Forget your Jimmy Choos and your Christian Louboutins, the shoe that is everywhere at the moment is the trainer. The fact that this style, previously banished to the gym, has over the past year or so taken off in the fashion world is probably not news to anyone with half an eye on the catwalk or even just on the streets around them. In fact, you’re certainly not unlikely to see them in the office now, once the realm of the simple court shoe.
But whilst I love this new flexibility in fashion and couldn’t help but lust over some of the styles I saw at London Fashion Week, I have to say it’s not a trend I’ll be buying into in terms of office dressing.
I like to be pretty formal when at work, preferring to wear an assortment of black skirts and shirts or day dresses with tights even when the dress code is officially casual. This has meant I’ve been sat at work surrounded by reporters in jeans and hoodies and even in the fashion field been on the edge of ‘overdressed’, but, most importantly, I’ve felt confident and comfortable. This extends all the way down to my heels, which I see as an essential part of my outfit.
I’m not suggesting I wear skyscraper heels or Jimmy Choos everyday for that matter- I wish- but I’ll rarely be found in a shoe without a raised platform or heel. In the past, I prescribed to the ballerina slipper trend, wearing them to school, work and everywhere in between as a matter of course. This was mainly because everyone else was wearing them and as a result of nightmarish memories of big, ugly, leather black ‘sensible’ shoes my parents forced me to wear at primary school.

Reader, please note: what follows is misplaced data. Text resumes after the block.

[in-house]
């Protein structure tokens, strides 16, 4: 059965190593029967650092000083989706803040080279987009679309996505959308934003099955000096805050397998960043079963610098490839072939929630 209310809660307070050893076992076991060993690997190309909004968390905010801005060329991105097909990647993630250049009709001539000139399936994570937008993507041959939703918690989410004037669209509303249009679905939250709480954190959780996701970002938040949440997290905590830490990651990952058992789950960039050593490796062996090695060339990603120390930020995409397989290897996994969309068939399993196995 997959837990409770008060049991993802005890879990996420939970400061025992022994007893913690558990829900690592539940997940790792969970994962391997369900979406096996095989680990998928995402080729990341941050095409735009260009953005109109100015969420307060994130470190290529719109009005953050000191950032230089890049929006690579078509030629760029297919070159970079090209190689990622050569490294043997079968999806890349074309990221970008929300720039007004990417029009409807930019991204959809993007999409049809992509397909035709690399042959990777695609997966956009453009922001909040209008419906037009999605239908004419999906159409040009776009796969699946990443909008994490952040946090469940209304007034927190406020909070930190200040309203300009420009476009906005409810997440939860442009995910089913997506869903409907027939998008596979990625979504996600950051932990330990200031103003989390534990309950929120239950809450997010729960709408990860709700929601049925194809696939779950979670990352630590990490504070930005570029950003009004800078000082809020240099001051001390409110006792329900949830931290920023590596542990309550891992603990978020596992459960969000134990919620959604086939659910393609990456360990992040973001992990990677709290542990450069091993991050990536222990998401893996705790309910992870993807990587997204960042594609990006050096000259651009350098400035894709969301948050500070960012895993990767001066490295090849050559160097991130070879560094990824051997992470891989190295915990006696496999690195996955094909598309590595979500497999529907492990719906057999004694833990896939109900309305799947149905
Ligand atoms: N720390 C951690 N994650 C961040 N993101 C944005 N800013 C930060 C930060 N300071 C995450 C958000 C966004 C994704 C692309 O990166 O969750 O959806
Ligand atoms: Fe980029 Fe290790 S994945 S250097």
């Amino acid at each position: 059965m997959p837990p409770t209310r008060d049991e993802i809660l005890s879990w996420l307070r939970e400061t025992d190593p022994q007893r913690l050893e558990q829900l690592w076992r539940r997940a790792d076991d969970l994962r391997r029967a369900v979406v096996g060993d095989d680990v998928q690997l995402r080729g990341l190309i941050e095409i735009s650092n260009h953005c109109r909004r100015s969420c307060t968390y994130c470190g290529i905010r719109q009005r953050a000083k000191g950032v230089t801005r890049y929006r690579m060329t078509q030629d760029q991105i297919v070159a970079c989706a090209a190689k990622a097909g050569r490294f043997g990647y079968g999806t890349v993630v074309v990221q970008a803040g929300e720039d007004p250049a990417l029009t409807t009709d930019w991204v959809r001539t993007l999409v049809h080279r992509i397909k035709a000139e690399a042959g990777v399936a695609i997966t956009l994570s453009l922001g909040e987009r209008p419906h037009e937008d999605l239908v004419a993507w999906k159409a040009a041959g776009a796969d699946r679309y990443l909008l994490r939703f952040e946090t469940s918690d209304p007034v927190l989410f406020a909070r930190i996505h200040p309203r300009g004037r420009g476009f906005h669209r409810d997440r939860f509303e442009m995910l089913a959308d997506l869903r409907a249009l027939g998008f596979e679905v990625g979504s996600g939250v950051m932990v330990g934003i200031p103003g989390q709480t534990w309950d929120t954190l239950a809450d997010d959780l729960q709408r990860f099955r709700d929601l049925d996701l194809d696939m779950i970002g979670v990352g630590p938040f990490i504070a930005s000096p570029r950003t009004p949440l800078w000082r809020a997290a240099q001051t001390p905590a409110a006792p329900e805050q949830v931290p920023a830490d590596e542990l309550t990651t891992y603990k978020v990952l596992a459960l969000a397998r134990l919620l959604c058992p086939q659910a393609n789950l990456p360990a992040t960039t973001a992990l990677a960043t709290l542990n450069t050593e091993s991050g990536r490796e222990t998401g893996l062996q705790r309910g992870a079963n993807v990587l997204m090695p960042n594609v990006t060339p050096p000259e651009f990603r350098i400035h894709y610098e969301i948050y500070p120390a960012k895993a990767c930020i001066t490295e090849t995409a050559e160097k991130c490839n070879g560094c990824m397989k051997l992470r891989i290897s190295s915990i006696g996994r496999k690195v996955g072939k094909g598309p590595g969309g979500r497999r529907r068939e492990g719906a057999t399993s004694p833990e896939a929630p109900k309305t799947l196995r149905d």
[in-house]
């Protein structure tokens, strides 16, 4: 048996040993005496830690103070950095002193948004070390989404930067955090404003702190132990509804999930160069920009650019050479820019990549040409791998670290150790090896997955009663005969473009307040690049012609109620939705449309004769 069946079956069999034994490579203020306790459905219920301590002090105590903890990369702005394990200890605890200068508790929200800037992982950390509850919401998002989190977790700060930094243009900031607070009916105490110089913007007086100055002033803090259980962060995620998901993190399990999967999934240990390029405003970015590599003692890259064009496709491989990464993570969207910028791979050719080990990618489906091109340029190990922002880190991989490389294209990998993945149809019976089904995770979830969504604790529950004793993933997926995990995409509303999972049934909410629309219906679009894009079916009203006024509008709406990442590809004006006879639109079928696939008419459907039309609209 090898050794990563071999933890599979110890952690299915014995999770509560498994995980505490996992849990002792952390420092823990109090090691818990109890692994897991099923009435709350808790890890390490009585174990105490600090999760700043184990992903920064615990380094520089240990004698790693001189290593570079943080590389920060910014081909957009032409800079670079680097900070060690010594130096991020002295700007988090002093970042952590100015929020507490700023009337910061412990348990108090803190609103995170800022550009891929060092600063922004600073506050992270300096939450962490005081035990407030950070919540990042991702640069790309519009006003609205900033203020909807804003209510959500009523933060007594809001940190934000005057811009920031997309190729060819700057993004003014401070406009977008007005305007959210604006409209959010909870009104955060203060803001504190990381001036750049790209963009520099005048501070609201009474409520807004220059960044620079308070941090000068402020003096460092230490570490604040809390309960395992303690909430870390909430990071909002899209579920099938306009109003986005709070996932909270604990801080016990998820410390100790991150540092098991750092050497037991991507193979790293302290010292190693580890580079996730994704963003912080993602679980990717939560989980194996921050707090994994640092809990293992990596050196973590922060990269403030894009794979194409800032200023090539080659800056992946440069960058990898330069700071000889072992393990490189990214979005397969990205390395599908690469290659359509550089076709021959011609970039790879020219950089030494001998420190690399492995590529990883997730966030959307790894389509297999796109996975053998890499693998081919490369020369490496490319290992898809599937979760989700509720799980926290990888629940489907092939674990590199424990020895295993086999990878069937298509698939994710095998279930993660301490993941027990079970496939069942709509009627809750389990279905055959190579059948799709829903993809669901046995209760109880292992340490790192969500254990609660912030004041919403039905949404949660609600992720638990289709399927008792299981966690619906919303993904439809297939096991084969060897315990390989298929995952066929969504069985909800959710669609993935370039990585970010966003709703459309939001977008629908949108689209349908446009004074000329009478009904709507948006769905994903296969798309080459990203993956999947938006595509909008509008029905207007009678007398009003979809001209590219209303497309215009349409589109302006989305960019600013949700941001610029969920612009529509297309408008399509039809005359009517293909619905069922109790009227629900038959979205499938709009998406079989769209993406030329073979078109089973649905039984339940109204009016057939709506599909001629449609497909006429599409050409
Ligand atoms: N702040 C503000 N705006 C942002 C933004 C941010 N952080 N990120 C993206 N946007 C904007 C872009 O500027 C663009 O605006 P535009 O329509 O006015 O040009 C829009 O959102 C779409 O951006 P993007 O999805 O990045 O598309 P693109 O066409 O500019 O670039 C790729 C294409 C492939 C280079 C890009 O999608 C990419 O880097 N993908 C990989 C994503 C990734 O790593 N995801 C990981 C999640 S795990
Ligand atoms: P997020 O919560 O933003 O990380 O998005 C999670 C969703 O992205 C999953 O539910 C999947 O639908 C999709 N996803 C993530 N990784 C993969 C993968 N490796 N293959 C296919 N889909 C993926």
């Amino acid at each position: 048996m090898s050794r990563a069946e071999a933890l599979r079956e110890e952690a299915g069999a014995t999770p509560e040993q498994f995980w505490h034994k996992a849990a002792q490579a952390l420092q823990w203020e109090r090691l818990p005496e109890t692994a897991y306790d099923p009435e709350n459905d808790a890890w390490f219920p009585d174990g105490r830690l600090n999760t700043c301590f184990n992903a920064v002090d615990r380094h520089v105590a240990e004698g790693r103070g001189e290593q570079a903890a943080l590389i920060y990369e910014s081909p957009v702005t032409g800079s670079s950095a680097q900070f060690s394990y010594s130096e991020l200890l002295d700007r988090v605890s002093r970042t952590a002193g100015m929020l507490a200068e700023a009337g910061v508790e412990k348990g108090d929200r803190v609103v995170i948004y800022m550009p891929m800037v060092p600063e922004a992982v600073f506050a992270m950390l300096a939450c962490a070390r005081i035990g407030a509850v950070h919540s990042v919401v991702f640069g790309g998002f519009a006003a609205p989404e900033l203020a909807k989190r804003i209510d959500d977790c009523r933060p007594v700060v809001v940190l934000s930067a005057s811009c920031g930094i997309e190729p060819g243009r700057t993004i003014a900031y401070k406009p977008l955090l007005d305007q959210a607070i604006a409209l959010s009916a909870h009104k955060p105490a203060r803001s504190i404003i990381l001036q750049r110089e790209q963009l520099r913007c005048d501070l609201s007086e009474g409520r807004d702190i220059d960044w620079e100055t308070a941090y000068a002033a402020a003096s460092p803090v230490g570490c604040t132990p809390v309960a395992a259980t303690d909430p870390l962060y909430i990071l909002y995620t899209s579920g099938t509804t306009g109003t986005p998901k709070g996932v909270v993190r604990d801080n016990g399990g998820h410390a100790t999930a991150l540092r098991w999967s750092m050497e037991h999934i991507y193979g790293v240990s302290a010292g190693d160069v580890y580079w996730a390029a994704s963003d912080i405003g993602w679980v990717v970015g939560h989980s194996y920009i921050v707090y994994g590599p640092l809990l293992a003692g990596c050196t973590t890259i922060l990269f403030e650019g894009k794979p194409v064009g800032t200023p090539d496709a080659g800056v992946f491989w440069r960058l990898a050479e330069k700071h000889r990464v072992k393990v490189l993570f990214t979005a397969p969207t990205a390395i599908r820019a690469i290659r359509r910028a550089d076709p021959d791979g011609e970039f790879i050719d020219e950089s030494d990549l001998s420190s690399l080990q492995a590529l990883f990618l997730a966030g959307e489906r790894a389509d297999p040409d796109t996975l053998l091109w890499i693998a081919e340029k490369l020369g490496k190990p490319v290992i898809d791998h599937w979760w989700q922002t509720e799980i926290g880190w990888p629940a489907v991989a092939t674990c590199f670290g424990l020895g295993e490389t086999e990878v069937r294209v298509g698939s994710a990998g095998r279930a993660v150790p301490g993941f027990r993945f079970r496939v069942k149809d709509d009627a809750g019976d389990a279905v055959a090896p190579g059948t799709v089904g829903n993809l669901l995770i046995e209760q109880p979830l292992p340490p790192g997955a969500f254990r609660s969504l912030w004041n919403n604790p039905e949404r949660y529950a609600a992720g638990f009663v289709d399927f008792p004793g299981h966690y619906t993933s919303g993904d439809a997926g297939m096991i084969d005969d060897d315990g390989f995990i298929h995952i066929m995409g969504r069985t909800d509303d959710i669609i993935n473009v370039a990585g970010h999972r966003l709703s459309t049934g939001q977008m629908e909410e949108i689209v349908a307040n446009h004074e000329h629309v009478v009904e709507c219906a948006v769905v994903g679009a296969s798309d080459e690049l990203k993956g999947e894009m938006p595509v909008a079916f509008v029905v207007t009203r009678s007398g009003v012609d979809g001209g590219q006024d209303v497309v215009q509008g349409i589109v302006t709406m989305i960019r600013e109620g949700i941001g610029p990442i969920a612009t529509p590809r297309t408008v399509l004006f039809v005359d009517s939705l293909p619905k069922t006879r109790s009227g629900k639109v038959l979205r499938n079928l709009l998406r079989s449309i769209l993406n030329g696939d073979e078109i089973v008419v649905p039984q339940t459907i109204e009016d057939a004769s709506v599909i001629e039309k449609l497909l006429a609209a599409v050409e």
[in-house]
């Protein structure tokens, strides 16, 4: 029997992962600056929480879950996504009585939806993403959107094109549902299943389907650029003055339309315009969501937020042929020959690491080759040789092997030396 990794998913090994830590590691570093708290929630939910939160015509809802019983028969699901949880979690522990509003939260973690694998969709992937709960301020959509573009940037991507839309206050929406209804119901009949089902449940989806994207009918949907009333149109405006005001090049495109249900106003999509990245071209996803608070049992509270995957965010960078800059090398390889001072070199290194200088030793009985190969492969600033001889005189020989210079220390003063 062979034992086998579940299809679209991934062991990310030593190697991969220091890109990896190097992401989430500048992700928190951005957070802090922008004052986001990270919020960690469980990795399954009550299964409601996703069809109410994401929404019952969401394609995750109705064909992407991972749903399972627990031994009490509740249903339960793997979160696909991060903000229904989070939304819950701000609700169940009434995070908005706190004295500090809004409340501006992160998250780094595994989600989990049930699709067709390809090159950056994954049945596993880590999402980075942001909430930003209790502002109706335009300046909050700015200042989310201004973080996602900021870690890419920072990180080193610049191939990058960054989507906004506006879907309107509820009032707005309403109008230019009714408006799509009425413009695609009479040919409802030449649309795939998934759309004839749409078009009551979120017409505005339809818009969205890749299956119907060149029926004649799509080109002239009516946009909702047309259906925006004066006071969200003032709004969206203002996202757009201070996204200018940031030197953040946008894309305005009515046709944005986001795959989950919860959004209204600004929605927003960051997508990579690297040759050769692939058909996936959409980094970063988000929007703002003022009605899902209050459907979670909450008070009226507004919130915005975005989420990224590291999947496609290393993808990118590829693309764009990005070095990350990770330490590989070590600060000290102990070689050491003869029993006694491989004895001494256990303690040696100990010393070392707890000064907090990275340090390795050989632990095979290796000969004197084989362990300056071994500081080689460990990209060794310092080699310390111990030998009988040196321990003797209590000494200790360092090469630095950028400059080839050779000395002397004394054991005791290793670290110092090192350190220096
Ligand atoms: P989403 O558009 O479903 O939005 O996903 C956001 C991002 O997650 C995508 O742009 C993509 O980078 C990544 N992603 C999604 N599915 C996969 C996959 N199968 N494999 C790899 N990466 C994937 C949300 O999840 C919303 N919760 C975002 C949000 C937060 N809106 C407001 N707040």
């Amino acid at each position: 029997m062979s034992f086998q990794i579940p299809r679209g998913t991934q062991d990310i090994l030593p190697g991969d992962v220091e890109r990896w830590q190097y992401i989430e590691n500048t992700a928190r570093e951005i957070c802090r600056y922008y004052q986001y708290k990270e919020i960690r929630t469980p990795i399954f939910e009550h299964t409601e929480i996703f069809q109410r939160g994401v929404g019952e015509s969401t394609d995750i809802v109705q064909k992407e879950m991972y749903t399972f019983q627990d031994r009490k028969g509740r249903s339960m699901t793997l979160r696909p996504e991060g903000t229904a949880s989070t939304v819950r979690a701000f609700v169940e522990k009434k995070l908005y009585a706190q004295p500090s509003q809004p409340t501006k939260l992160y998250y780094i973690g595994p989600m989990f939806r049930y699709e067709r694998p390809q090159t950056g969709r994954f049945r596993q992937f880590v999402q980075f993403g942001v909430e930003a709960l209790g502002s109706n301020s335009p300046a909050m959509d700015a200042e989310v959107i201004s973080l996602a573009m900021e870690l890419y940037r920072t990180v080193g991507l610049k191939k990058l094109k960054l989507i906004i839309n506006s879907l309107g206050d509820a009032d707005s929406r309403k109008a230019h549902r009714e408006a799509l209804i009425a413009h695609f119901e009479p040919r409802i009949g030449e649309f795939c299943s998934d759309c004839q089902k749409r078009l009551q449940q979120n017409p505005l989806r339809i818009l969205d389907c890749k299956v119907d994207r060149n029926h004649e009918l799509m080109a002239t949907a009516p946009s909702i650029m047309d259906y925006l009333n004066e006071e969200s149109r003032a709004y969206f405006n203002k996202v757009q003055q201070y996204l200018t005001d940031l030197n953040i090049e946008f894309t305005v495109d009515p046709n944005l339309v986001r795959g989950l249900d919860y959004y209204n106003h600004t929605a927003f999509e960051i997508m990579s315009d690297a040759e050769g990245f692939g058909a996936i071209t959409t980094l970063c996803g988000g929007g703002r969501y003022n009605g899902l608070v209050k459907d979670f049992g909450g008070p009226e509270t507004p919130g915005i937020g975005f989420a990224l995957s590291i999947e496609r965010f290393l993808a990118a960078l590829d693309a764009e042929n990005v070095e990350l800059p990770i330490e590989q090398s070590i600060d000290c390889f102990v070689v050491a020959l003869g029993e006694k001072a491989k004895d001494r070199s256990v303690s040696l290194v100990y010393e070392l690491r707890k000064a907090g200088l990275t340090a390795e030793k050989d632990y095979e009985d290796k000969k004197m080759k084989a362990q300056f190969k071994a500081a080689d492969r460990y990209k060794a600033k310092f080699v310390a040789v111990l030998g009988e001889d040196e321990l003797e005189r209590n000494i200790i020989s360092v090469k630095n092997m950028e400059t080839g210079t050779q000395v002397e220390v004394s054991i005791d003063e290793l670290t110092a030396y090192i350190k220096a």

It was only recently, looking back, that I realised that the style didn’t really suit me. As a passionate runner, I’d never stopped to notice that flat shoes tend to emphasis the muscles in my lower legs, making them appear bigger than they actually are. Although I’m the sort of person to look at a dress or pair of trousers from all available angles and I’m more than likely to ask a friend for a second opinion, it only occurred to me then that I never did this with my shoes in the same way. Instead, I was far more likely just to follow what seemed fashionable at the time, valuing individuality much less when it came to my feet than the rest of my outfit.
I’m not about to launch a written tirade against the trainer trend, as I’ve said, I’ve jealously watched others rock the style, but I would campaign for all those wearing or wanting to wear trainers to work to take a few moments to think; Do I feel too underdressed? Are these shoes flattering? Am I wearing these because I like them or because everyone else is? If you are happy with your answers to these questions then great, go spoil yourself in Nike and build a kick-ass outfit around them, but if not, don’t forget it’s alright to rock the shoes you love instead.
So, whilst many individuals may be thanking their lucky stars for their office’s more relaxed dress code, which allows them to follow this latest trend and express themselves, I’d be continuing to wear my favourite black heeled boots… Until a new and more personally flattering shoe trend comes along at least!
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Written by: Becki Murray